ON WRITING

“It’s very easy to quit during the first ten years of writing. Nobody cares whether you write or not, and it’s very hard to write when nobody cares one way or the other. You can’t get fired if you don’t write, and most of the time you don’t get rewarded if you do. But don’t quit.” Andre Dubus

Monday, 30 November 2015

The Seven Deadly Sins of Writing ... over at Yolanda Renee's blog.

Hello all!

Well, I'm a bit under the weather in more ways than one. I've just been visiting in Northern Queensland and boyohboy is it hot already, then there were huge thunderstorms in Brisbane last night, so my flight home from Townsville was delayed. Got home at 4am!! So, lack of sleep and a good dose of heat exhaustion, and here I am...to tell you I'm over at my mate Yolanda Renee's today, talking about the Seven Deadly Sins of Writing Paranormal Romance.

Please click the link to Yolanda's blog and check out what I've dredged up over the past year or so as I wrote my paranormal, Under the Tuscan Moon.

Once I get a few chores done, I'll be over. Then at 6 in the morning I fly to Melbourne for a few days R&R...and cooler climes I hope (usually is!).

See you for the IWSG!

Then tomorrow, the InLinkz list goes up at Write...Edit...Publish (WEP) for the science-fiction challenge...Holiday Celebrations that are out of this world (literally). Soon I will add the link to my sidebar.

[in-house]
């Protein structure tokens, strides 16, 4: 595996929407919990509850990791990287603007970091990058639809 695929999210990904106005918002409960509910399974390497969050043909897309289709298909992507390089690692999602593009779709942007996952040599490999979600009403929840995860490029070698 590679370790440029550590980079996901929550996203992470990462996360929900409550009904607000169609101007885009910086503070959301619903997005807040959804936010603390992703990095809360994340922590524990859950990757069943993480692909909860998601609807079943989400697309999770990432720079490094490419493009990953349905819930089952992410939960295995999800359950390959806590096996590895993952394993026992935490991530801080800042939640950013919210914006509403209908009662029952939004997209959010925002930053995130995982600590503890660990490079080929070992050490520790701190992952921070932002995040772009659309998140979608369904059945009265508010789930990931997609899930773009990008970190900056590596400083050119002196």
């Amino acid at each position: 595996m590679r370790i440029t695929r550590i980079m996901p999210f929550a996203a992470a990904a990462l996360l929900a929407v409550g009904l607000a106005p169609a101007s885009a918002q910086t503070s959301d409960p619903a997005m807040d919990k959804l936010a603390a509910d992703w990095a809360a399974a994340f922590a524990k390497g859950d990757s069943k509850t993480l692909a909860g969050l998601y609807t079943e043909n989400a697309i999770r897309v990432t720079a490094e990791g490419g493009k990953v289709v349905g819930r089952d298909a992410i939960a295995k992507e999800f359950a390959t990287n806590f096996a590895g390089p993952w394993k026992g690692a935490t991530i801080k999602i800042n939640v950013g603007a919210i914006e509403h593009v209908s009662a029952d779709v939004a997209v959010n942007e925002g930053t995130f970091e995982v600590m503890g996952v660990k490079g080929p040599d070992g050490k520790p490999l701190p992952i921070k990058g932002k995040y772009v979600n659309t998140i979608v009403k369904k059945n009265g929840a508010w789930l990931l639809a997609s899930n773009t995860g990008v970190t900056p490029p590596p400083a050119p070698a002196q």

Currently, we have the awesome Alex J Cavanaugh guest posting at WEP, giving us a few pointers for writing science fiction. Please hop on over there if you'd like a little sciency help. You might join us for our December challenge. Postings begin on Dec 16th and continue to the 19th.

Thanks for coming by...



Monday, 23 November 2015

A real-life #horror story. The Case of the Missing Heir. Where there isn't a will, there's no way.

Well, okay, there were a lot of Halloween/Supernatural/Horror writing challenges doing the rounds during October, and I've enjoyed reading the little shops of horror flashes, sometimes based on true stories, that were submitted to WEP for our Halloween challenge.

Now sitting down to read the Sunday papers recently, I came across this shocker, and the sad part is that it is quite a common occurrence, not just in Australia, but worldwide. Who'd want to end up like this? Here's Henry's story...

William Henry Florence died a lonely death. But he was not alone--he was surrounded by pile upon pile of murder mysteries.